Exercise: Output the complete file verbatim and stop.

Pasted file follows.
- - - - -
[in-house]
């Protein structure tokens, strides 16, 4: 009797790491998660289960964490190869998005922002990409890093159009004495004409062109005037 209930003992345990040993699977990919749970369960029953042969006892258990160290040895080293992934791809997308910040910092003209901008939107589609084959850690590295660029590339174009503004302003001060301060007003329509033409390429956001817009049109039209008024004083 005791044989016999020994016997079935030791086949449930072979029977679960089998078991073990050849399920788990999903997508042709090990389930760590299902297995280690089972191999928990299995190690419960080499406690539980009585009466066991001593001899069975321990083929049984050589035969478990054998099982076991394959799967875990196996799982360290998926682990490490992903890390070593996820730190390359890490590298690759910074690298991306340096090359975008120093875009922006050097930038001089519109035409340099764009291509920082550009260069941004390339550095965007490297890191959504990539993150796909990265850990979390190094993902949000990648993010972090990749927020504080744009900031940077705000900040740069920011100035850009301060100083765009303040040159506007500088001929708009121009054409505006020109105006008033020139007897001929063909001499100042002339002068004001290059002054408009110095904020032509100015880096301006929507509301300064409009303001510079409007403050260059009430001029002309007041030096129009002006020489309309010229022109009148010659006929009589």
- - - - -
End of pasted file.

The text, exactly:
[in-house]
């Protein structure tokens, strides 16, 4: 009797790491998660289960964490190869998005922002990409890093159009004495004409062109005037 209930003992345990040993699977990919749970369960029953042969006892258990160290040895080293992934791809997308910040910092003209901008939107589609084959850690590295660029590339174009503004302003001060301060007003329509033409390429956001817009049109039209008024004083 005791044989016999020994016997079935030791086949449930072979029977679960089998078991073990050849399920788990999903997508042709090990389930760590299902297995280690089972191999928990299995190690419960080499406690539980009585009466066991001593001899069975321990083929049984050589035969478990054998099982076991394959799967875990196996799982360290998926682990490490992903890390070593996820730190390359890490590298690759910074690298991306340096090359975008120093875009922006050097930038001089519109035409340099764009291509920082550009260069941004390339550095965007490297890191959504990539993150796909990265850990979390190094993902949000990648993010972090990749927020504080744009900031940077705000900040740069920011100035850009301060100083765009303040040159506007500088001929708009121009054409505006020109105006008033020139007897001929063909001499100042002339002068004001290059002054408009110095904020032509100015880096301006929507509301300064409009303001510079409007403050260059009430001029002309007041030096129009002006020489309309010229022109009148010659006929009589």